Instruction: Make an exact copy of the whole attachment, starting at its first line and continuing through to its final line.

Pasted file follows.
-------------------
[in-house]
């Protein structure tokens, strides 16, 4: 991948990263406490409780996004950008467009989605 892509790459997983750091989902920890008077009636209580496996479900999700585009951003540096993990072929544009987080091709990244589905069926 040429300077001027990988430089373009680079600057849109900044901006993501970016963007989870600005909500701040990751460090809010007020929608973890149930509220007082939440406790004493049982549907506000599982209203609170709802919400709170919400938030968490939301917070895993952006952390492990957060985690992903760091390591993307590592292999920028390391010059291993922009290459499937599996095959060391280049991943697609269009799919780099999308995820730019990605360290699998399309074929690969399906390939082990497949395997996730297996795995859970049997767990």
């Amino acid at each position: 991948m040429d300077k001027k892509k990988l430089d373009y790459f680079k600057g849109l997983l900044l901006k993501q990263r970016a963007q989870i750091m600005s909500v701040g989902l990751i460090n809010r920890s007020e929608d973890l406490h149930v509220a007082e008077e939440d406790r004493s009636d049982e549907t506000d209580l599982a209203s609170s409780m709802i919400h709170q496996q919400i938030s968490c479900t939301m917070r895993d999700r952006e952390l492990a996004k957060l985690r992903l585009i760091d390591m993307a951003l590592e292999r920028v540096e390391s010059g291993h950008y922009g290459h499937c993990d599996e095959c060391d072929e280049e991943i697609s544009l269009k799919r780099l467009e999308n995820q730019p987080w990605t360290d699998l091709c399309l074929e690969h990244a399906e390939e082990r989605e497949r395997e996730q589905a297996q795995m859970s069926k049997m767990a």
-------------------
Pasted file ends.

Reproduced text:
[in-house]
């Protein structure tokens, strides 16, 4: 991948990263406490409780996004950008467009989605 892509790459997983750091989902920890008077009636209580496996479900999700585009951003540096993990072929544009987080091709990244589905069926 040429300077001027990988430089373009680079600057849109900044901006993501970016963007989870600005909500701040990751460090809010007020929608973890149930509220007082939440406790004493049982549907506000599982209203609170709802919400709170919400938030968490939301917070895993952006952390492990957060985690992903760091390591993307590592292999920028390391010059291993922009290459499937599996095959060391280049991943697609269009799919780099999308995820730019990605360290699998399309074929690969399906390939082990497949395997996730297996795995859970049997767990």
């Amino acid at each position: 991948m040429d300077k001027k892509k990988l430089d373009y790459f680079k600057g849109l997983l900044l901006k993501q990263r970016a963007q989870i750091m600005s909500v701040g989902l990751i460090n809010r920890s007020e929608d973890l406490h149930v509220a007082e008077e939440d406790r004493s009636d049982e549907t506000d209580l599982a209203s609170s409780m709802i919400h709170q496996q919400i938030s968490c479900t939301m917070r895993d999700r952006e952390l492990a996004k957060l985690r992903l585009i760091d390591m993307a951003l590592e292999r920028v540096e390391s010059g291993h950008y922009g290459h499937c993990d599996e095959c060391d072929e280049e991943i697609s544009l269009k799919r780099l467009e999308n995820q730019p987080w990605t360290d699998l091709c399309l074929e690969h990244a399906e390939e082990r989605e497949r395997e996730q589905a297996q795995m859970s069926k049997m767990a």